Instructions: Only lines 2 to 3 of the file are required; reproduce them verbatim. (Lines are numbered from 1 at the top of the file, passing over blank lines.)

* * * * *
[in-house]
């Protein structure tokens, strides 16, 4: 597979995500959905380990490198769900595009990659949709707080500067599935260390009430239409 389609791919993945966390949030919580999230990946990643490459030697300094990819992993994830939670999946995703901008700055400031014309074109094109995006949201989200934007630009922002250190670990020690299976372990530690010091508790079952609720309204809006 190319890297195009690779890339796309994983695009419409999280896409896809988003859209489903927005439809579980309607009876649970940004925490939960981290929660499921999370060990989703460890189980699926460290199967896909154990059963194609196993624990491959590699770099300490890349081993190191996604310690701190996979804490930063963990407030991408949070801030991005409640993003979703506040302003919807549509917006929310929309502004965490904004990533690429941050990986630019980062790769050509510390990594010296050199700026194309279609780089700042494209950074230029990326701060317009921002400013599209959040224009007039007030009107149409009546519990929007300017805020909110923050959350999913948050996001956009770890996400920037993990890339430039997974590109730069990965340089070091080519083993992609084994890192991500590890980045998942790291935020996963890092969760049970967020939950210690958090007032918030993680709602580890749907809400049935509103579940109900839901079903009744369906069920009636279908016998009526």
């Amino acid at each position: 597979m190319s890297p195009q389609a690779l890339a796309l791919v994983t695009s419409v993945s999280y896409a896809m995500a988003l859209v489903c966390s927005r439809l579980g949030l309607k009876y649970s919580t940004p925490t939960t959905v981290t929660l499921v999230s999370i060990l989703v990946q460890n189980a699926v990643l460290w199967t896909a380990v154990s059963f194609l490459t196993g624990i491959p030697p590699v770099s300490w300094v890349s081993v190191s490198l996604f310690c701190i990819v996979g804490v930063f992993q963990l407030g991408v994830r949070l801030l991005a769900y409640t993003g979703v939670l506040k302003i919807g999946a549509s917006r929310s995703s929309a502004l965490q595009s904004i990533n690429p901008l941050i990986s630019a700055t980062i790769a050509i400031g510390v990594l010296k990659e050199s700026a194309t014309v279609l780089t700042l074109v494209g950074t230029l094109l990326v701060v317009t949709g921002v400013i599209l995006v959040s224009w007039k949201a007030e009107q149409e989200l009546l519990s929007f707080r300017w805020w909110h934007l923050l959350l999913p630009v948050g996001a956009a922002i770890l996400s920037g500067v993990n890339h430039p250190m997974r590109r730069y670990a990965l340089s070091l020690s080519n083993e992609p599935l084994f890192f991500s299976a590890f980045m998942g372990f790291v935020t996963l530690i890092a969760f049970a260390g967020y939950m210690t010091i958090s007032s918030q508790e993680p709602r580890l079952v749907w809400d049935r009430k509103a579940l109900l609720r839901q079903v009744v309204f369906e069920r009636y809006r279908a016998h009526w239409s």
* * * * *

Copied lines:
């Protein structure tokens, strides 16, 4: 597979995500959905380990490198769900595009990659949709707080500067599935260390009430239409 389609791919993945966390949030919580999230990946990643490459030697300094990819992993994830939670999946995703901008700055400031014309074109094109995006949201989200934007630009922002250190670990020690299976372990530690010091508790079952609720309204809006 190319890297195009690779890339796309994983695009419409999280896409896809988003859209489903927005439809579980309607009876649970940004925490939960981290929660499921999370060990989703460890189980699926460290199967896909154990059963194609196993624990491959590699770099300490890349081993190191996604310690701190996979804490930063963990407030991408949070801030991005409640993003979703506040302003919807549509917006929310929309502004965490904004990533690429941050990986630019980062790769050509510390990594010296050199700026194309279609780089700042494209950074230029990326701060317009921002400013599209959040224009007039007030009107149409009546519990929007300017805020909110923050959350999913948050996001956009770890996400920037993990890339430039997974590109730069990965340089070091080519083993992609084994890192991500590890980045998942790291935020996963890092969760049970967020939950210690958090007032918030993680709602580890749907809400049935509103579940109900839901079903009744369906069920009636279908016998009526």
């Amino acid at each position: 597979m190319s890297p195009q389609a690779l890339a796309l791919v994983t695009s419409v993945s999280y896409a896809m995500a988003l859209v489903c966390s927005r439809l579980g949030l309607k009876y649970s919580t940004p925490t939960t959905v981290t929660l499921v999230s999370i060990l989703v990946q460890n189980a699926v990643l460290w199967t896909a380990v154990s059963f194609l490459t196993g624990i491959p030697p590699v770099s300490w300094v890349s081993v190191s490198l996604f310690c701190i990819v996979g804490v930063f992993q963990l407030g991408v994830r949070l801030l991005a769900y409640t993003g979703v939670l506040k302003i919807g999946a549509s917006r929310s995703s929309a502004l965490q595009s904004i990533n690429p901008l941050i990986s630019a700055t980062i790769a050509i400031g510390v990594l010296k990659e050199s700026a194309t014309v279609l780089t700042l074109v494209g950074t230029l094109l990326v701060v317009t949709g921002v400013i599209l995006v959040s224009w007039k949201a007030e009107q149409e989200l009546l519990s929007f707080r300017w805020w909110h934007l923050l959350l999913p630009v948050g996001a956009a922002i770890l996400s920037g500067v993990n890339h430039p250190m997974r590109r730069y670990a990965l340089s070091l020690s080519n083993e992609p599935l084994f890192f991500s299976a590890f980045m998942g372990f790291v935020t996963l530690i890092a969760f049970a260390g967020y939950m210690t010091i958090s007032s918030q508790e993680p709602r580890l079952v749907w809400d049935r009430k509103a579940l109900l609720r839901q079903v009744v309204f369906e069920r009636y809006r279908a016998h009526w239409s």